Your spring cleaning and maintenance checklist

Many islanders have turned to spring cleaning a little earlier than usual this year, since winter seemed to be loosening its icy grip.

'See what other people see when they come into your house'

Sparkle and Shine and Merry Maids use microfibre cleaning cloths for most of their cleaning — they're reusable and don't leave dust behind, the pros say. (Kaspars Grinvalds/Shutterstock)

Many of us have turned to spring cleaning a little earlier than usual this year, since winter seemed to be loosening its icy grip on the Island.

But the task can seem overwhelming — do you first declutter, then clean? How deep do you go? Should you hire help? What about the fixes, small and large, that need to be done — when do you tackle those? 

Here's some advice from CBC Mainstreet's Frugal columnist Liz MacKay as well as you. 

1. Make a list 

Grab a paper and pencil and make a list of each room in your house, leaving lots of room under each heading. Add areas on the outside of your house too: your shed, deck, siding, lawns, gardens. 

'Everybody has only a certain amount of time, energy and finances,' to do spring cleaning and maintenance, so MacKay advises making lists to keep your plans organized. (lovemelovemypic/Shutterstock)

Then go for a walk around your house, room by room. Look around, starting with the ceiling, and note what needs to be fixed or cleaned — do walls need to be scrubbed, or repainted? Are there dents that need filling? Do floors need refinishing?

Outside check if trees need to be cut back, if your driveway needs resurfacing, etc.

Do this "with an non-biased eye — you're going to pretend you don't live there, and see what other people see when they come into your house," advises MacKay. 

2. Prioritize

"Everybody has only a certain amount of time, energy and finances to be able to do all of these things," MacKay acknowledges.

'It doesn't seem as overwhelming if you're taking it step by step,' says columnist Liz MacKay. (Submitted)

Figure out how much money each item will cost (get estimates) and how much time they will take. Figure out which jobs you can do yourself and which will require help. 

"Some you might need to take out a line of credit or put it on your mortgage if these are really big, structural items," she said.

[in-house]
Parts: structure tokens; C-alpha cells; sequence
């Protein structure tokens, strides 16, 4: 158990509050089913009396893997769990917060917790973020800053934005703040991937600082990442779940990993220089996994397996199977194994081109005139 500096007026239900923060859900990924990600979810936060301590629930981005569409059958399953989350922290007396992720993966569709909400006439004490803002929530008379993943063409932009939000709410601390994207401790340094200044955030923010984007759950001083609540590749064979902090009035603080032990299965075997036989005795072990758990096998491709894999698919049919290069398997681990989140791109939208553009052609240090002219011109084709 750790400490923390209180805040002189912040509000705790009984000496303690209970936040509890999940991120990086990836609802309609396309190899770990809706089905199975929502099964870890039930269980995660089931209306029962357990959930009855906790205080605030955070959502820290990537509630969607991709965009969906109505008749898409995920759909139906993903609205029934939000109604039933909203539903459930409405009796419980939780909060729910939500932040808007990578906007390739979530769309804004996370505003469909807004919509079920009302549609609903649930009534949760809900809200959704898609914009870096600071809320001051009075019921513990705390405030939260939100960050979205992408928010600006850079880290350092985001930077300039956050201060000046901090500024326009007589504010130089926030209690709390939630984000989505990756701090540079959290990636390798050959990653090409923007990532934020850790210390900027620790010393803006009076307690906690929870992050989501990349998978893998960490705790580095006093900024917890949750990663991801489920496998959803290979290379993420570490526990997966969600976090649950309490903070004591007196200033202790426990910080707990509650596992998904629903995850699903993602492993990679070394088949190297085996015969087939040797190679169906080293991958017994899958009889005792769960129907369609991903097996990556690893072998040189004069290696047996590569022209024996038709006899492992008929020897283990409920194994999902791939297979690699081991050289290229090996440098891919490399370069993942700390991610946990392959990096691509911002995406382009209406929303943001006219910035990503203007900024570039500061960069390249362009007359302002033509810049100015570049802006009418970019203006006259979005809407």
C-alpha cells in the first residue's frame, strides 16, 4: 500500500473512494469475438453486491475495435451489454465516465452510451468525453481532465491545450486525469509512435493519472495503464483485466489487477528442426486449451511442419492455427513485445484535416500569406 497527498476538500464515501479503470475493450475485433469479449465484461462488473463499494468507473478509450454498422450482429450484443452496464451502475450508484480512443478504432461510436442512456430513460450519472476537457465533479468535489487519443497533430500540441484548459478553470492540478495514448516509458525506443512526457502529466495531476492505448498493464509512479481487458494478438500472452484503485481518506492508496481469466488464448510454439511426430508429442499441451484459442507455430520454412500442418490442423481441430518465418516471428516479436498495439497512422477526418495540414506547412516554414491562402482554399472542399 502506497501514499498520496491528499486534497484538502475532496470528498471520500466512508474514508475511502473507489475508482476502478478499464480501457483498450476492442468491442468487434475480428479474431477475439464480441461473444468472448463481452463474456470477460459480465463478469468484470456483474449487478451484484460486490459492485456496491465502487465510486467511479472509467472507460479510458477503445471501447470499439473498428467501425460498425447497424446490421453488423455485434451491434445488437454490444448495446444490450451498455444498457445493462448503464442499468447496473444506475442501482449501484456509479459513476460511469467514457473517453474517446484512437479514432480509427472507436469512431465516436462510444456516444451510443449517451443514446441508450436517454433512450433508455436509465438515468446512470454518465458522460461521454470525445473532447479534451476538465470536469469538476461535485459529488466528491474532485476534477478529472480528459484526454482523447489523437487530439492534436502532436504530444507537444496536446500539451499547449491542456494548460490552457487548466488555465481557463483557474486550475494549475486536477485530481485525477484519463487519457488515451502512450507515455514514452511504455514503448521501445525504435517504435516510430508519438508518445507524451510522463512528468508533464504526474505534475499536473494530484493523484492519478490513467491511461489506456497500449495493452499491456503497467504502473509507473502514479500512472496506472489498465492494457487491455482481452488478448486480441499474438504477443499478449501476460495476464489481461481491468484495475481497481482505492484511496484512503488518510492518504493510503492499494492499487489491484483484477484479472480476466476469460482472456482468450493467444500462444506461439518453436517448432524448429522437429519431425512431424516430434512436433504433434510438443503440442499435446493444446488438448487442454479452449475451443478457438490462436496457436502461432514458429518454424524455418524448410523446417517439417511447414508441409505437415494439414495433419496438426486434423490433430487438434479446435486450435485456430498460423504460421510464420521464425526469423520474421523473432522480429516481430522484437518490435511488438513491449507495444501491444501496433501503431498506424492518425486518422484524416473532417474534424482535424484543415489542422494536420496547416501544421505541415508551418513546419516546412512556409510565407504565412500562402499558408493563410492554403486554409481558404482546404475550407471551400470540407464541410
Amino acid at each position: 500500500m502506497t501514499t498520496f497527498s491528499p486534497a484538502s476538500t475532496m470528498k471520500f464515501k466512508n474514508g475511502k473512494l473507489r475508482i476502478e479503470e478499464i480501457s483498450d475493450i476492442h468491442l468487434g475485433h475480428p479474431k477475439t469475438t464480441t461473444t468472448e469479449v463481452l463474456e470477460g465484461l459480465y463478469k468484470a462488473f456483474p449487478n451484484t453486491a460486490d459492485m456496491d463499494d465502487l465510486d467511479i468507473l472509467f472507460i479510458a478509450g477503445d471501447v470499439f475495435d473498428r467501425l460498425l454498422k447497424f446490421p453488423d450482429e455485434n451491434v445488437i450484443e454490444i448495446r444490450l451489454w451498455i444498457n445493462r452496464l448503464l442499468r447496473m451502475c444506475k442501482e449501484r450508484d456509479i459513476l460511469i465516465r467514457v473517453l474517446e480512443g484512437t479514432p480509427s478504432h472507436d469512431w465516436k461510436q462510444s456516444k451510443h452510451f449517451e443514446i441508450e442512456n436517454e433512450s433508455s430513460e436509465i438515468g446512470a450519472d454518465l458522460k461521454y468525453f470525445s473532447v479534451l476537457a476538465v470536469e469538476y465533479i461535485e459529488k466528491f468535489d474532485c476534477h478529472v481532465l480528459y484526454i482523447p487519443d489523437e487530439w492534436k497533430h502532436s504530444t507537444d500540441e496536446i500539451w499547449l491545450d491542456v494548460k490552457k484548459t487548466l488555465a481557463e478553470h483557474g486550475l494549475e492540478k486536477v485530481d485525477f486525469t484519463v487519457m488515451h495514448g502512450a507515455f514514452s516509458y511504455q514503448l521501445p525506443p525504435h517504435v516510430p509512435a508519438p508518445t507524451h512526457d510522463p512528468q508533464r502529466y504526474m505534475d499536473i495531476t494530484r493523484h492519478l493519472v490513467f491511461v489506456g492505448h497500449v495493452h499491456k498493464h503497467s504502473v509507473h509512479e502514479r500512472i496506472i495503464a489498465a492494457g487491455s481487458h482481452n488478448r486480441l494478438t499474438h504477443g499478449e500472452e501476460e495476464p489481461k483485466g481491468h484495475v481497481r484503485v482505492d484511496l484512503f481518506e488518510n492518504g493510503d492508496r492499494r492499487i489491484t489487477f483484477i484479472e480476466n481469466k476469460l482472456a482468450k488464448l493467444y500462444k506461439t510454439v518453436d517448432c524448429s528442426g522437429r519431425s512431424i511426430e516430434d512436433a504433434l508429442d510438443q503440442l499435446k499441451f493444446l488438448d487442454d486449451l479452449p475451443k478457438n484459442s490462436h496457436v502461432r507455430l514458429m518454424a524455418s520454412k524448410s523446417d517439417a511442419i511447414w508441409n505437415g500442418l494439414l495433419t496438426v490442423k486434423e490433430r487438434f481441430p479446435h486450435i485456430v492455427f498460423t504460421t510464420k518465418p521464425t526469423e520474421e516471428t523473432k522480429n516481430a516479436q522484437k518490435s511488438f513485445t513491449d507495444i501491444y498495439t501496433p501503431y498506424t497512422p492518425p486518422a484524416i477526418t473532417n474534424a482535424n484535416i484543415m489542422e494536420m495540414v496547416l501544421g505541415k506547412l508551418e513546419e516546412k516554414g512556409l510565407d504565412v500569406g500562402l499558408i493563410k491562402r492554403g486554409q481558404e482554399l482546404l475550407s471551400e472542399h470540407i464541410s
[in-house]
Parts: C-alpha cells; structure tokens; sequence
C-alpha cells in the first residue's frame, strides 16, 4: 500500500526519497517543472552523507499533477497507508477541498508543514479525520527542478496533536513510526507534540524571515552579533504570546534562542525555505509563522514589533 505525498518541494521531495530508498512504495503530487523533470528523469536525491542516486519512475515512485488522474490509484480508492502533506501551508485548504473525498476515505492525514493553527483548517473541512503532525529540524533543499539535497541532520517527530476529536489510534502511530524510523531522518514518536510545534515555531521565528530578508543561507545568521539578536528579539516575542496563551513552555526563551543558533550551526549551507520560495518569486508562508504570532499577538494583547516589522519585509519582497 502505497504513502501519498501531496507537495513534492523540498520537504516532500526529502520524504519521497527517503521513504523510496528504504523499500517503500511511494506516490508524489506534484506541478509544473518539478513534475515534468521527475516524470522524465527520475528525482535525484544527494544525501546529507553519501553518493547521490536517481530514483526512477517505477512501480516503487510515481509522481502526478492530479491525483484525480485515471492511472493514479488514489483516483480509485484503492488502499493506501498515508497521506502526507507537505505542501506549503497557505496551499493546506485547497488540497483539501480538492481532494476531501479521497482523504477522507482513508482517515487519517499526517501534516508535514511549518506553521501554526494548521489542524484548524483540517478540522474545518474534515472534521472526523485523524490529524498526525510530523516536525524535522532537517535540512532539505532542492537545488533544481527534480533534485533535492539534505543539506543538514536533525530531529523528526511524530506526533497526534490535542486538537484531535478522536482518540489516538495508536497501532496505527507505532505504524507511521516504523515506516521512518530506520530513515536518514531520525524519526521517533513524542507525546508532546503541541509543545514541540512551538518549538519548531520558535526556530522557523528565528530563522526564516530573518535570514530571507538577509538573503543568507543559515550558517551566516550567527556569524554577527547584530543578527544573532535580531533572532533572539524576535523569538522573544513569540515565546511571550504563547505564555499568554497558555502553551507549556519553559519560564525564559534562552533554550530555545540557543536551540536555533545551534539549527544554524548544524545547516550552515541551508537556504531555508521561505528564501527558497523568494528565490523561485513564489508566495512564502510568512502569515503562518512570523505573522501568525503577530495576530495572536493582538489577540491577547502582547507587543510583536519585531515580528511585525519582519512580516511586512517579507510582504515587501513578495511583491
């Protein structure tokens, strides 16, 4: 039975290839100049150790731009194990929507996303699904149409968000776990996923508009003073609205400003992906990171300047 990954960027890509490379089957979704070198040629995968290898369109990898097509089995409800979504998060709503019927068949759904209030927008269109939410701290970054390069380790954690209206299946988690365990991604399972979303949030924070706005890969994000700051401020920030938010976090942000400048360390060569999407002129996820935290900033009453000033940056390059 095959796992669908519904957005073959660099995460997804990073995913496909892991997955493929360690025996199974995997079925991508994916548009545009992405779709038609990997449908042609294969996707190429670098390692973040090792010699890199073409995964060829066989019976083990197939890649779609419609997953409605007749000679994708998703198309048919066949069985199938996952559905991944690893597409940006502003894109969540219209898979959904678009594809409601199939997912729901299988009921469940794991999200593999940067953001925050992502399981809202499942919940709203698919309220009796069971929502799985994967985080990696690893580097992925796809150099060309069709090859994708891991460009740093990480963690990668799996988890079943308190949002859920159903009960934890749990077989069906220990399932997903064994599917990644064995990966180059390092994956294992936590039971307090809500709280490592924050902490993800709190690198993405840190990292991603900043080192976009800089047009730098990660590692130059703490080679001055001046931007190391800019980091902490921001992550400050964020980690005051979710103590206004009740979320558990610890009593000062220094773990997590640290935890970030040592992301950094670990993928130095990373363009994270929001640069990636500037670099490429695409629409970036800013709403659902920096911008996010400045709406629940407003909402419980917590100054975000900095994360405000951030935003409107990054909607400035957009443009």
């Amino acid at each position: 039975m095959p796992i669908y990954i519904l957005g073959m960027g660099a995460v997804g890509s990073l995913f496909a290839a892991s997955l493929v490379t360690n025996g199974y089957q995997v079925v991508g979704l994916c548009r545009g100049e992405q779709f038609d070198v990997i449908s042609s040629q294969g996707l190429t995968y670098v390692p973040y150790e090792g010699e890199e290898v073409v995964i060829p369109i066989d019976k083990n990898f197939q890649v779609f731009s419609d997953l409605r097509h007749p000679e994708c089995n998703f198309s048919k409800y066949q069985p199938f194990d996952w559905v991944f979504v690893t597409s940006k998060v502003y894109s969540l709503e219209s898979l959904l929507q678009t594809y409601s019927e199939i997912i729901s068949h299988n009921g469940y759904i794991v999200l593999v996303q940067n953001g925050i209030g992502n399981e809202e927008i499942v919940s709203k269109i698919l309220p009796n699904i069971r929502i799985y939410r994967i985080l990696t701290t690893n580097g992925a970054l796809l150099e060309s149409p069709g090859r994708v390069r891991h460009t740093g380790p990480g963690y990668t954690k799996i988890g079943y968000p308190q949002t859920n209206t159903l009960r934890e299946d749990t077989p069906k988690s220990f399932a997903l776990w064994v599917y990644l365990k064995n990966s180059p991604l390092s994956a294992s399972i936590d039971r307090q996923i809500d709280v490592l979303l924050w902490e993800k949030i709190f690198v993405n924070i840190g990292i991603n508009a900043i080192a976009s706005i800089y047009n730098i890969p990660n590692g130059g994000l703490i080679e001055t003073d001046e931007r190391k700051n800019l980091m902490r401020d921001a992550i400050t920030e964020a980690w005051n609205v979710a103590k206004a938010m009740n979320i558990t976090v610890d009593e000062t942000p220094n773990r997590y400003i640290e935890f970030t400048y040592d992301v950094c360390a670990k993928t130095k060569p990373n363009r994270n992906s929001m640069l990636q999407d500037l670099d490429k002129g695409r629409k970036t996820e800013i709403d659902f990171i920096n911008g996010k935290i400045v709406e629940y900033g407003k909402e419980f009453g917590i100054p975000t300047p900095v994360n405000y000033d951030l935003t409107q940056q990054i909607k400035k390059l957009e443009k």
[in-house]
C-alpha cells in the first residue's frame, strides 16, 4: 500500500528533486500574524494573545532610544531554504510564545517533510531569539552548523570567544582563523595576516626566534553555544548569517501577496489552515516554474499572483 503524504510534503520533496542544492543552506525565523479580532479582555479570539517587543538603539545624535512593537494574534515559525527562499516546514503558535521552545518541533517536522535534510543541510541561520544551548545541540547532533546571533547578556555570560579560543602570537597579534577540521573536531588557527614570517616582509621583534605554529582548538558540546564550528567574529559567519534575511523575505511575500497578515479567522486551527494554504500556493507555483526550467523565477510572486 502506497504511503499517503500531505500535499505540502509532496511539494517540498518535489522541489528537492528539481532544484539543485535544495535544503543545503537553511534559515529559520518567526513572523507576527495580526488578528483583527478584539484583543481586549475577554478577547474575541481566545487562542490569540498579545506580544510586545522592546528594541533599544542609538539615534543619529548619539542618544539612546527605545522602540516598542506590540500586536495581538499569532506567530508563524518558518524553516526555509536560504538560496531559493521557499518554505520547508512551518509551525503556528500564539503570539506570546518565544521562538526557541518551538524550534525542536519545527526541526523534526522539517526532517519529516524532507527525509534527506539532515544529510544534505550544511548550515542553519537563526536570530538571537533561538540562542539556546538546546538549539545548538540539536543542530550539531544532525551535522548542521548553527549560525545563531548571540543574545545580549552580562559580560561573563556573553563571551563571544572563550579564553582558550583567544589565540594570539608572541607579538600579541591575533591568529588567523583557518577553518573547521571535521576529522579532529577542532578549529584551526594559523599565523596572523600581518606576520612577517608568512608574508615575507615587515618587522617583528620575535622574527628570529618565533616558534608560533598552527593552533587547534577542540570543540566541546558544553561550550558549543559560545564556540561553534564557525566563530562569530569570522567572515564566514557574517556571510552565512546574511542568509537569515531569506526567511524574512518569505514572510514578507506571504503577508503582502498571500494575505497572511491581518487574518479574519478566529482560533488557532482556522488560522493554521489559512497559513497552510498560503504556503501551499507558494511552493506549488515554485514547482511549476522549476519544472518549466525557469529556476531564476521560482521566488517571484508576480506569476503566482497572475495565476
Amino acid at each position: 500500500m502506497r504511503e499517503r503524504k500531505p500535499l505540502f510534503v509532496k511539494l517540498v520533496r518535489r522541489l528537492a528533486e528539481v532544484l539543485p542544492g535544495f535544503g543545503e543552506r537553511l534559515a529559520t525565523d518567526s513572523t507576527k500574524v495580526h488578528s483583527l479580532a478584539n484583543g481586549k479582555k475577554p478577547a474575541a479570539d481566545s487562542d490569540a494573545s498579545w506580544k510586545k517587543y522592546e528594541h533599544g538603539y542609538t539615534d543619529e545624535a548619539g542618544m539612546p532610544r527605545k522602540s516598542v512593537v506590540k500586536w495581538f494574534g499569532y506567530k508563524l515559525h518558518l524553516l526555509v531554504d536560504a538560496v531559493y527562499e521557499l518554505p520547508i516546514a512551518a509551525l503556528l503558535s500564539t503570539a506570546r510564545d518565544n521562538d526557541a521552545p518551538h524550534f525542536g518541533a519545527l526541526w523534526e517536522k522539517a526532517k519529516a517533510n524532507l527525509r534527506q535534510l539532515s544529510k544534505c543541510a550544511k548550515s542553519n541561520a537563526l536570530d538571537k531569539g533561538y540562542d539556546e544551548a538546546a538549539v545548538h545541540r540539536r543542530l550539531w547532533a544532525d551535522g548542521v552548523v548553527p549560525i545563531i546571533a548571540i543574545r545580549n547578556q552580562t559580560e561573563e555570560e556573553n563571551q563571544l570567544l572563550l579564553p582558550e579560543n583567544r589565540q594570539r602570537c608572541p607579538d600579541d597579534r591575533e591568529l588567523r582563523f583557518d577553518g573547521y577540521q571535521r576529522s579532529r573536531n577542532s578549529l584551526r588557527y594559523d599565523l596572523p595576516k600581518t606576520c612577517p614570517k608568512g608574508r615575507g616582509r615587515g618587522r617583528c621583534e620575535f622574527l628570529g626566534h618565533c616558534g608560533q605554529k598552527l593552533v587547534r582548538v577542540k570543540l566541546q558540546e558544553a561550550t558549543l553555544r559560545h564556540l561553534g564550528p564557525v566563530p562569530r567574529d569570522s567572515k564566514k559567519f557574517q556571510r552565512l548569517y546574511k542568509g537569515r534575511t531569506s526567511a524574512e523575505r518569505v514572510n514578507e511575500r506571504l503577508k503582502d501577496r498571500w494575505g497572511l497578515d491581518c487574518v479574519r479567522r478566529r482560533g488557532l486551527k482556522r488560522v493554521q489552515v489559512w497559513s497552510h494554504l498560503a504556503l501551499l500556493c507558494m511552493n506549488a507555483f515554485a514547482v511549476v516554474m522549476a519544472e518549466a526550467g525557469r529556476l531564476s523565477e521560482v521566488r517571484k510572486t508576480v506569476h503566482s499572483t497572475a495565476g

Then, prioritize the tasks in room from least to most significant time and money-wise. Some tasks might be urgent, while others may be able to wait a year or two, MacKay said. Then you can save money toward those fixes.

3. Make a plan

Create a realistic plan — mark your fixes and cleaning tasks on a calendar. Some can be done in the spring, some in the summer and others in the fall.

Write down steps for each thing. For instance, MacKay is in the middle of a kitchen renovation — the cupboards are done, and now the family is deciding on a paint colour and lighting options — they're not trying to do it all at once.

"It doesn't seem as overwhelming if you're taking it step by step, and not going outside of your expenses either," MacKay said. 

4. Follow through

Sometimes at the end of a task like painting a room, motivation can wane — that baseboard can end up never getting a final coat. 

'Follow through and finish' tasks you've started, McKay says. Then, 'reward yourself!' (DGLimages/Shutterstock)

"Follow through and finish that one plan," MacKay urges. "Have a goal in mind of when you want it accomplished by, and reward yourself!"

This way, you will enjoy your home while you are in it — not just when you go to sell it.

"Homes that are neglected look sad," MacKay said. 

5. Your spring cleaning suggestions

A recent callout for spring cleaning suggestions on Facebook had plenty of you weighing in. Most people purge unwanted items to get them out of the way before cleaning. 

Sort out your closet with the change of season, advises professional organizer and interior designer Billie Jane Buell. (globalmoments/Shutterstock)

"Facebook always has someone wanting something. Out of sight out of mind and in money," is Jeff Jardine's favourite way to declutter in spring. 

Others suggested putting aside excess stuff for charity including the Confederation Centre's Pinch Penny Fair April 28, Summerside's Free Store, the Mikinduri Children of Hope yard sale May 5, the twice-annual WoHeLo clothing sales at the QEH and more. 

Pam Scott shared that she washes out her curtains and hangs them outdoors, pulls out appliances and furniture and washes underneath, turns and flips mattresses, washes walls and windows and more. "Process takes about a week. Planning is key especially if working full time," she said. "Key is not to beat self up if can't get done when want to."

Edit your closet in spring, too, suggests P.E.I. professional wardrobe stylist-image consultant Billie-Jane Buell. Her top tip: "I always create three categories for closet edits while working with clients — giveaways, alterations, and keepers."

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Sara Fraser

Web Journalist

Sara has worked with CBC News in P.E.I. since 1988, starting with television and radio before moving to the digital news team. She grew up on the Island and has a journalism degree from the University of King's College in Halifax. Reach her by email at

With files from Angela Walker